Use top quality lumber to build your Warré beehives. The wood used should be long lasting, friendly to bees and friendly to the environment. Western red cedar and pine are great for use in constructing the beehive. Other suitable wood types that are good with honeybees can also be used. Your choice of wood should be a balance between availability and the best wood type for honeybees.

Viewing Windows

Modern beekeeping has seen the viewing window incorporated into all beehive designs. With the minimal opening of the beehive required with Warré beehives, a viewing window allows you to take the occasional peek and see how your honey bees are faring. The observation windows will allow you to determine if it is time to add more boxes to the stack or not. Position the observation on a different side from the entrance of the beehive. You do not have to stand in the flight path of honey bees when taking a look into the beehive. Have covers for the windows so that light does not go into the beehive through the observation window.

Rabbet Joints and Screws

In beekeeping, rabbet joints are superior to butt joints. A combination of wood glue and screws also gives better strength, durability and reuse value than when nails are used.

Copper Composite Top

You can use any material to make the roof of your Warré beehive. Copper gives the best in aesthetics and durability. Copper keeps rain and snow out of the beehive very well. It reflects away the sunlight to keep the beehive cool. You do not need to paint the copper top or seal it every now and then. Copper composite does not corrode or get leached into the soil.

Feet and Stands

A Warré hive can be placed close to the ground on feet. You may also have a stand for the hive so that it is raised from the ground. This makes sure that water does not enter the beehive. Additionally, pests, parasites and predators of honey bees cannot get easy access to the beehive.

Single Piece of Wood and Shape of Top Bars

Make your top bars without joints. Each top bar should be from a single piece of wood for durability. The top bars should also be wedge shaped for better comb attachment. Wedge top bars are good at promoting straight comb building with honeybees.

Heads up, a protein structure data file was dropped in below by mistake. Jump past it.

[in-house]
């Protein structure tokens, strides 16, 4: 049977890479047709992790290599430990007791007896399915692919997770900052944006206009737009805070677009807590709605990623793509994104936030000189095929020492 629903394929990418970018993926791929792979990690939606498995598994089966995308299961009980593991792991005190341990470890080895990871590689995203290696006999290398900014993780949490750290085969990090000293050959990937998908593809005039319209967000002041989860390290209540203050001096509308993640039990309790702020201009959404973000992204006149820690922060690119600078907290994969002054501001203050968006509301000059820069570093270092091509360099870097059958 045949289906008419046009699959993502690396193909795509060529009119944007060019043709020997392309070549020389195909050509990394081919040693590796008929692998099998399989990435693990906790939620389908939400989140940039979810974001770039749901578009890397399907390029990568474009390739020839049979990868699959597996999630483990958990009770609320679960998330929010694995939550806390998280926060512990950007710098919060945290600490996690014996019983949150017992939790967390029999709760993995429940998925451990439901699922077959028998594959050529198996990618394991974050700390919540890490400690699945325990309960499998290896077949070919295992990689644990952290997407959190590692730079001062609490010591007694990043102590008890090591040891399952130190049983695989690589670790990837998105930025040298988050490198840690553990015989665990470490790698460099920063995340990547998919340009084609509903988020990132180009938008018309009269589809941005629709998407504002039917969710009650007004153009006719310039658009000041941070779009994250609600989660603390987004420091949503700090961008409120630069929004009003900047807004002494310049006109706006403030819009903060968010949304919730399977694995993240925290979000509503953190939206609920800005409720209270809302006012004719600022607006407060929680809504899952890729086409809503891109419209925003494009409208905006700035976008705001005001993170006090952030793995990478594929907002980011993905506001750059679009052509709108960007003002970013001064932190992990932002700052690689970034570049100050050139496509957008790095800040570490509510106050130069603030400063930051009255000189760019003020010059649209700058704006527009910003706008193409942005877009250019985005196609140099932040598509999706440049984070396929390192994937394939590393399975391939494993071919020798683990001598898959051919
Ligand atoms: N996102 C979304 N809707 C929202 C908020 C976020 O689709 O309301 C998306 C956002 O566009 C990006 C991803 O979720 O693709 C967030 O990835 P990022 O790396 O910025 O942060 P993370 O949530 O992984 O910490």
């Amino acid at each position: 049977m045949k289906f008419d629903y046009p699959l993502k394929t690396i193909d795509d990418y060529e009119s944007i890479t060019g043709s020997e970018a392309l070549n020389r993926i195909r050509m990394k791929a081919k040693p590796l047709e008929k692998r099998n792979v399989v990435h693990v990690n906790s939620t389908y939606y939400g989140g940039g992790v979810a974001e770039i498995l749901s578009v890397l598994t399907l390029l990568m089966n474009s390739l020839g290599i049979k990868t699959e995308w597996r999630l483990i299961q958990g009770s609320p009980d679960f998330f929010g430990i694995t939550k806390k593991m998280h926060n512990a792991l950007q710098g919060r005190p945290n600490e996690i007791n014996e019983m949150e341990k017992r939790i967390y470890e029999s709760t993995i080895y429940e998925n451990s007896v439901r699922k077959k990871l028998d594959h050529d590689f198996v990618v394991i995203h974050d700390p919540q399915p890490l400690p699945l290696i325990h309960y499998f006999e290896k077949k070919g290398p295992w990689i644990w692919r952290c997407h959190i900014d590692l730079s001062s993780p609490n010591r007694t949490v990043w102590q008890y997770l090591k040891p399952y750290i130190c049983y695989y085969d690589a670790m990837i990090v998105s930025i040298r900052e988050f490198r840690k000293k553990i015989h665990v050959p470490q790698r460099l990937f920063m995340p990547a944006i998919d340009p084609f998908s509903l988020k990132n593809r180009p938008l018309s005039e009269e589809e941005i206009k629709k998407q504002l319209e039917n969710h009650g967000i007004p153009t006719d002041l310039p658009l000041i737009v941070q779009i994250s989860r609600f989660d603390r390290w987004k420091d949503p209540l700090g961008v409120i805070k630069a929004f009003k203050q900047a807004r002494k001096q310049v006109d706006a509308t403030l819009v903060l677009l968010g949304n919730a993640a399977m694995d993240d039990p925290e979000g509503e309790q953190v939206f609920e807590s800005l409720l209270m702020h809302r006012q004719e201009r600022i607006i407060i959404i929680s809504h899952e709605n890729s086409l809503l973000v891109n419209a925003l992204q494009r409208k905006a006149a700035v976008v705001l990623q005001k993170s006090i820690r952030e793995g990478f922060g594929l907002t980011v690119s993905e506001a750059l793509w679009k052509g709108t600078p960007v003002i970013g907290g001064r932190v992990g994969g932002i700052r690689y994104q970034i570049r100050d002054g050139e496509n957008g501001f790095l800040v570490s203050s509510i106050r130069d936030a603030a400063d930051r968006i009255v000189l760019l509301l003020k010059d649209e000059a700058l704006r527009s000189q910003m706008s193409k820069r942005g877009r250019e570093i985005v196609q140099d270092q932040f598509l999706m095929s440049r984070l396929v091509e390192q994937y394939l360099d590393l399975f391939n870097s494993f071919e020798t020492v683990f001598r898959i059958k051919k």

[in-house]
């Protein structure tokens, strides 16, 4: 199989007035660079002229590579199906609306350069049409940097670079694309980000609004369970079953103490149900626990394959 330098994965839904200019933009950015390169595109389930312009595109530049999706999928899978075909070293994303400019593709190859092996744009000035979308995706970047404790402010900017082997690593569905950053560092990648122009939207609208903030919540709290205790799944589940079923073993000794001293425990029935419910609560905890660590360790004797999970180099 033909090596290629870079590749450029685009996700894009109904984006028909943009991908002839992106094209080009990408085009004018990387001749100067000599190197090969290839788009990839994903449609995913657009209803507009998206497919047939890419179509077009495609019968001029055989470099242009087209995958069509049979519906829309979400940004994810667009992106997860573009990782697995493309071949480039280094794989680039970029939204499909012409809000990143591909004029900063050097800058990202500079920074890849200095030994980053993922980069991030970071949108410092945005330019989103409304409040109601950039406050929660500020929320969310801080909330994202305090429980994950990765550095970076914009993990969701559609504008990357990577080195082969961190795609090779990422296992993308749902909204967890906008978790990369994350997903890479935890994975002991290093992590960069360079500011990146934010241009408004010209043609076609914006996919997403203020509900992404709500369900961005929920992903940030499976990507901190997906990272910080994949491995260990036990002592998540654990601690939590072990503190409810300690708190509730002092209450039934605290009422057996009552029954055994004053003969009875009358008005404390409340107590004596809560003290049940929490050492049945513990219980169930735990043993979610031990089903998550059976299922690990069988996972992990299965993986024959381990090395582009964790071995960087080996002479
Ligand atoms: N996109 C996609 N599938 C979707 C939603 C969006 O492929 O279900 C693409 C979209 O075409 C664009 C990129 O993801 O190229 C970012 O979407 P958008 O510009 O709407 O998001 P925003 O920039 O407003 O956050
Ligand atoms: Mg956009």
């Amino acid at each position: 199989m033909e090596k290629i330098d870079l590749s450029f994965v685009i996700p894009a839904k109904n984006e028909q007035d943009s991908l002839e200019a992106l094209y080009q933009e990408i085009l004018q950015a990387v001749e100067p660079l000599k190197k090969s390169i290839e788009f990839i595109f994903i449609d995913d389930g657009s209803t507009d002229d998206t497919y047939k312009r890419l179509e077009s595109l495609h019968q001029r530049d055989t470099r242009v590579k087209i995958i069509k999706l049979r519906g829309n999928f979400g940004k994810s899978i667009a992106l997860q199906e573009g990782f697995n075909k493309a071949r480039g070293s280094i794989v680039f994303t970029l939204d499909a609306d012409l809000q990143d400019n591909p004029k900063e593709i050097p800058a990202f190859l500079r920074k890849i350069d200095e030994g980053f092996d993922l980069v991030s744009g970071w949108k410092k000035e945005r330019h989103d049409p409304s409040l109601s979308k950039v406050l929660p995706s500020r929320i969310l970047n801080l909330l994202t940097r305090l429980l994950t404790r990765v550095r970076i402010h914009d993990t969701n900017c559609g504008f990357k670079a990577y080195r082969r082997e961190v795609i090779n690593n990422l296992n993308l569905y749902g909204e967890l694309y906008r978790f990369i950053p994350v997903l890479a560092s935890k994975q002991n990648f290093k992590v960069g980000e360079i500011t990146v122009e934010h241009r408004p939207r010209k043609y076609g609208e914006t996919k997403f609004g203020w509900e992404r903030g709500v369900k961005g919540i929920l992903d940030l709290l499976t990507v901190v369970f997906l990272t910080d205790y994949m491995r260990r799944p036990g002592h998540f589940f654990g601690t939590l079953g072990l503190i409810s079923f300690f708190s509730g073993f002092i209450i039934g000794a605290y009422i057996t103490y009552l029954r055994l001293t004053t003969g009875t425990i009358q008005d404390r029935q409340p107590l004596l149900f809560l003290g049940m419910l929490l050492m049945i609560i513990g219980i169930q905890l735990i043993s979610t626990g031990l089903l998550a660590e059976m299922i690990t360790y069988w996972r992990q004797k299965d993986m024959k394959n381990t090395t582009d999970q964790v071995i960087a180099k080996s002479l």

Ease of Assembly

The Warré hive you build should be easy to put together. Pre-drilling often helps with joints where they are found.


A Warré hive tries to mimic the spaces honey bees use in the wild for their colony housing purposes. The beehive design utilizes top bars and in this aspect resembles a top bar hive. It is vertical in its build and expansion, and in this aspect resembles a Langstroth beehive. Use this beginner’s introduction to the Warré hive to help you settle on the best beehive for your honey bees.

What are your thoughts on the Warré hive? Leave a comment below and let us know.

About Michael Simmonds

Michael Simmonds is an American beekeeper with more than two decades of experience in beekeeping. His journey with bees began in his youth, sparking a lifelong passion that led him to start his own apiary at the tender age of 15. Throughout the years, Simmonds has refined his beekeeping skills and has accumulated a wealth of knowledge concerning honeybee biology and behavior. Simmonds' early exposure to beekeeping ignited a fascination with these pollinators, influencing his decision to establish BeeKeepClub in 2016. The website was created with the aim to serve as the ultimate resource for beginners interested in beekeeping. Under Simmonds' guidance, BeeKeepClub provides comprehensive information to novices, including the basics of beekeeping, the different types of bees and hives, the selection of hive locations, and the necessary beekeeping equipment. In addition, the site offers detailed reviews of beekeeping tools to help enthusiasts make informed decisions and get the best value for their investment​​. His contributions to the beekeeping community through BeeKeepClub are substantial, offering both educational content and practical advice. The website covers a wide array of topics, from starting an apiary to harvesting honey, all reflecting Simmonds' extensive experience and passion for the field. Simmonds’ approach is hands-on and educational, focusing on the importance of understanding bees and the environment in which they thrive. His work not only guides beginners through their beekeeping journey but also reflects a commitment to the well-being of bees. Michael Simmonds has dedicated a significant part of his life to bees and beekeeping, and through BeeKeepClub, he has made this knowledge accessible to a broader audience. His work undoubtedly embodies a blend of expertise, authority, and trustworthiness in the realm of beekeeping.
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Alexander Stoica
Alexander Stoica
4 years ago

I will comment.
Formidable website!!!
Thank you!
Greetings from Sal island, Cape Verde